Spirit Sol 278

I'm a little worried about yestersol's drive. It was in two legs, meant to position us with a rock named "Uchben" in the IDD work volume. But I think we went about it the wrong way. When we're doing drives in multiple parts, we really need to ensure that the first leg of the drive gets where it's supposed to go before starting the second leg of the drive. And we didn't do that. We left the first leg of the drive with maybe 50cm uncertainty, enough to mess up our placement at the end of the second leg. And it wouldn't have been that hard to fix -- heck, I've fixed such drives before, by adding fine-positioning commands at the end of the first leg. I resolve not to repeat the mistake.

As it turns out, it's moot. "The [dynamic brake] relay freaked out again," Chris says. "We drove only two meters or so. We didn't even complete the first leg."

So that's bad. Especially because it suggests that Spirit really does have a hardware failure of some kind, not the one-time software failure we were all hoping for. This is something we're going to have to diagnose and, likely, deal with for the rest of the mission.

We're planning a drive anyway, to complete the one that was interrupted thisol. Since the failure -- whatever causes it -- shows up at the start of a drive command, Chris is working on a way to do it with as few commands as possible. Which means leaving out fine-positioning commands at the end of the first leg, which means I'm going to repeat the mistake I just vowed not to repeat. But at least it's for a good reason.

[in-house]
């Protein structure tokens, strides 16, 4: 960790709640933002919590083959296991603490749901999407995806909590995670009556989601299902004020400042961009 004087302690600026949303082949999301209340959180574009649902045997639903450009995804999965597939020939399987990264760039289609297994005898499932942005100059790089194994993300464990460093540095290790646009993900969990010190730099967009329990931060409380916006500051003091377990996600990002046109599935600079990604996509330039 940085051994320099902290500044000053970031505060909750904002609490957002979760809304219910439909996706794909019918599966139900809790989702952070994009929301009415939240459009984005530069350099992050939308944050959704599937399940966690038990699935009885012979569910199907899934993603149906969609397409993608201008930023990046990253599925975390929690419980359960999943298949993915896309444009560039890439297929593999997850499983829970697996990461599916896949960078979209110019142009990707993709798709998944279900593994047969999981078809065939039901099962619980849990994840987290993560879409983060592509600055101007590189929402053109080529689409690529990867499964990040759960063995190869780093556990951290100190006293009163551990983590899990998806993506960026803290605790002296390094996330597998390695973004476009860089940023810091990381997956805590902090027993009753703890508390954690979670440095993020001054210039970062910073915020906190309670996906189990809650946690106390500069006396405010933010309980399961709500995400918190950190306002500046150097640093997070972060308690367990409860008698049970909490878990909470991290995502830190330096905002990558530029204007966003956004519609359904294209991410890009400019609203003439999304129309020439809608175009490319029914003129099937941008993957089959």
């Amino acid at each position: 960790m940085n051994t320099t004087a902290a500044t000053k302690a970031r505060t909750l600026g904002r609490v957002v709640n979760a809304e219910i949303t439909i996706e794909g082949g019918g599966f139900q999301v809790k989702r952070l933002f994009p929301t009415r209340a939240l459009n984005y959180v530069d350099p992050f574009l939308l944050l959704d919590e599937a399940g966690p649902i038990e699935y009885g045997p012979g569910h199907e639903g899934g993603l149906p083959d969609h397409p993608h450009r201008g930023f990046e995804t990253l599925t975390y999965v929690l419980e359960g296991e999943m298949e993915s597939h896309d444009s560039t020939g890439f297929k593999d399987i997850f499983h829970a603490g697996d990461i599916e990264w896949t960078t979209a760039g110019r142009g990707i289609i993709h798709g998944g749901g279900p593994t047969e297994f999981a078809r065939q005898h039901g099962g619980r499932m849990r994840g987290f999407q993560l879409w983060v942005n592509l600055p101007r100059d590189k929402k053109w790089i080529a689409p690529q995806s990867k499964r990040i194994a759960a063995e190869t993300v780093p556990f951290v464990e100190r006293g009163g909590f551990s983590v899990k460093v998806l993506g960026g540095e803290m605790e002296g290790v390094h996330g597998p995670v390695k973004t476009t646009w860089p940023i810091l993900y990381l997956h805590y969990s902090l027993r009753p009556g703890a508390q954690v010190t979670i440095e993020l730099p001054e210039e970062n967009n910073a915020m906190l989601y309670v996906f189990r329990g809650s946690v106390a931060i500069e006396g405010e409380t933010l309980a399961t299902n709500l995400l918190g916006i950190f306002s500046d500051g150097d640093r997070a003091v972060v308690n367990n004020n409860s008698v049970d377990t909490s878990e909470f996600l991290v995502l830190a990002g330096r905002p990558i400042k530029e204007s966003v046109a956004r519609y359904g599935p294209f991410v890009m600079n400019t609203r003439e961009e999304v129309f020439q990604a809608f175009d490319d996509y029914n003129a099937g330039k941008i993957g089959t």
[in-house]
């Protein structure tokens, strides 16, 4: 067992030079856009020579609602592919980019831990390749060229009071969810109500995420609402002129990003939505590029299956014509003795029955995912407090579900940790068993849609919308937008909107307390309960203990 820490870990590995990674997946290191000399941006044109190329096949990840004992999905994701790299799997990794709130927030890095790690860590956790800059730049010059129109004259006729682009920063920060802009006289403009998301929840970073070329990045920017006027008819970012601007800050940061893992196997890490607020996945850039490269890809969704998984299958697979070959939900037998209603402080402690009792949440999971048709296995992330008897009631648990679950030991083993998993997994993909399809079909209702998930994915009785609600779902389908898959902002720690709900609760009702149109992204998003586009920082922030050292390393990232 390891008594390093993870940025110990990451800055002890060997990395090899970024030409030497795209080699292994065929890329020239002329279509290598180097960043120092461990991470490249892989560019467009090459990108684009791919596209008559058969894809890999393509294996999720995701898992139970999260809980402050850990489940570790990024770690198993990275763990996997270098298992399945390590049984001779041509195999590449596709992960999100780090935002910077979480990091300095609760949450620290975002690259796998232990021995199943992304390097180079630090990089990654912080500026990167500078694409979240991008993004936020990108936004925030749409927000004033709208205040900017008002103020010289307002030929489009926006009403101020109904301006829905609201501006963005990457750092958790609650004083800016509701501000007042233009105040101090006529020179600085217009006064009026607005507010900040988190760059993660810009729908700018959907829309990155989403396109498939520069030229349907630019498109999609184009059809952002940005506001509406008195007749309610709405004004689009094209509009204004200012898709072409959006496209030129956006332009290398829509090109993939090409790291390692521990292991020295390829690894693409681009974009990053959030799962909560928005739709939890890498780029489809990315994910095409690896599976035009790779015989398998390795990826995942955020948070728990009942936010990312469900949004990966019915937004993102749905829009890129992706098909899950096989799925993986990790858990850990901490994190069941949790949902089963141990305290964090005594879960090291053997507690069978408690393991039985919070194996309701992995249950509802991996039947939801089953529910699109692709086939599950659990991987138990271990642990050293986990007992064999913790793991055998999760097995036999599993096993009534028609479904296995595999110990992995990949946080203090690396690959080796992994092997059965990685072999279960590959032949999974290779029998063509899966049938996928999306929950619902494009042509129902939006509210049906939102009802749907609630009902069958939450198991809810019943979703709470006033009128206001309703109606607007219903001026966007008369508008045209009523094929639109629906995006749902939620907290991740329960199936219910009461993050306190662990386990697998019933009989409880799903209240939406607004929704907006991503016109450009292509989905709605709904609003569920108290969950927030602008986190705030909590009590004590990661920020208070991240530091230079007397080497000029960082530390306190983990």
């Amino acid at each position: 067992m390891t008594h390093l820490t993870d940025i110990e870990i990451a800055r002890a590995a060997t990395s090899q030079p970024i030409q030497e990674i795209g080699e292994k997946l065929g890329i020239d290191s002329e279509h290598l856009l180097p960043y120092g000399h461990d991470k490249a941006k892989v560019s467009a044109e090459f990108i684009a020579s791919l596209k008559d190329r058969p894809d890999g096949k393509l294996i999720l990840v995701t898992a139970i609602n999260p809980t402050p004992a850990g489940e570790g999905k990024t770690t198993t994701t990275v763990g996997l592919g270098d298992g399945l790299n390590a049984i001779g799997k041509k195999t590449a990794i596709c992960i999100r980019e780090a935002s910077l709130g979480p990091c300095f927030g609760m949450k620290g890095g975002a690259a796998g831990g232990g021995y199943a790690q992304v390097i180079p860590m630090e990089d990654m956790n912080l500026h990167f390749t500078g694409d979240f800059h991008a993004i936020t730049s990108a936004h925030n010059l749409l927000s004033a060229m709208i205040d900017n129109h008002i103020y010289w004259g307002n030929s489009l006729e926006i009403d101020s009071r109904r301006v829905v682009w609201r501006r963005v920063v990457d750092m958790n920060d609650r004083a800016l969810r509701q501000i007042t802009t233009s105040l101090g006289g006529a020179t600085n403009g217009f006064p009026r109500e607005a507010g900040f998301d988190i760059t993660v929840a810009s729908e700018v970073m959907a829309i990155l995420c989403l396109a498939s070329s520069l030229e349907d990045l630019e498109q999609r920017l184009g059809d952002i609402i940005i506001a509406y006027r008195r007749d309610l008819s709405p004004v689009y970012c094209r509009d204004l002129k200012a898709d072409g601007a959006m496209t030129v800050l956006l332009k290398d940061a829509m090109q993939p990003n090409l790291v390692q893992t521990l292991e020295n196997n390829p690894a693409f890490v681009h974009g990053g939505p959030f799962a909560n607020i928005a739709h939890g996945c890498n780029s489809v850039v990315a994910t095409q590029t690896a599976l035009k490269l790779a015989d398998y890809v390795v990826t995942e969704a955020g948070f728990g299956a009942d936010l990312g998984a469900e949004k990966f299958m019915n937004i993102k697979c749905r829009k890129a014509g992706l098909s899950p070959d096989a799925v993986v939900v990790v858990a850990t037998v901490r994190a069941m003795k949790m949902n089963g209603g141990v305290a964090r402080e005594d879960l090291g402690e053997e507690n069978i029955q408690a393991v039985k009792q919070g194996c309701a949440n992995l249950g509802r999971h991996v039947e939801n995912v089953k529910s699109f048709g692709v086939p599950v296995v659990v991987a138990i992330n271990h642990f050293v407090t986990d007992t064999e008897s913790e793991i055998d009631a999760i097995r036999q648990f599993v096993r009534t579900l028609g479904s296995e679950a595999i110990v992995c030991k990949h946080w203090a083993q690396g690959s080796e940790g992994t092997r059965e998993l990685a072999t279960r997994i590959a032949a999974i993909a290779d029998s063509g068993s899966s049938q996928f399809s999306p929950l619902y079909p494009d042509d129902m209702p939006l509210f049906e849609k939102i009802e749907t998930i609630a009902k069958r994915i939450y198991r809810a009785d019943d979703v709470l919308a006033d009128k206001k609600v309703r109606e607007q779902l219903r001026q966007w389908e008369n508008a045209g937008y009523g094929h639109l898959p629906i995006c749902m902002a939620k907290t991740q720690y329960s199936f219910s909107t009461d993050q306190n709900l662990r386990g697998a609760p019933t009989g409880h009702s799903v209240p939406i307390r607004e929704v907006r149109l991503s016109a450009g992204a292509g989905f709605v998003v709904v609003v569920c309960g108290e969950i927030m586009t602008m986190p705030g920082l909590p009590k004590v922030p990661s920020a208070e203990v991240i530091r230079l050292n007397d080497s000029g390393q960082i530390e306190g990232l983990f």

Or maybe I'm not going to have to repeat that mistake. There's a meeting going on to decide what we're going to do about the anomaly, and it turns out they've decided we're not going to drive thisol after all, to reduce the risk of unintentionally damaging the vehicle. So the uplink team switches to plan B -- an all-remote-sensing sol, requiring no RP work -- and I shrug quietly and go hang out in the anomaly meeting.

The upshot of which is, we'll likely be sitting still for the next few days. Jeff Biesiadecki is working on a diagnostic program to run on the rover, but it won't be ready until Friday, a couple of days away. "I don't want to run a new test on the flight vehicle for the first time on a Friday," Erickson says, which means it won't run until Monday. Meanwhile, we might IDD, but no driving.

I look through Rick's meeting notes, which are projected on the big screen, seeking something hopeful. One of them says something about one of the fuses -- they seem to have a known failure mode that could be causing the brakes to respond more slowly. If that's all it is, it seems to me, a simple patch to Jeff's mobility flight software code could fix the problem -- just increase the amount of time it waits for the brakes to respond.

The rest of the failure scenarios I have time to read look grim. I'm rooting for the fuse.

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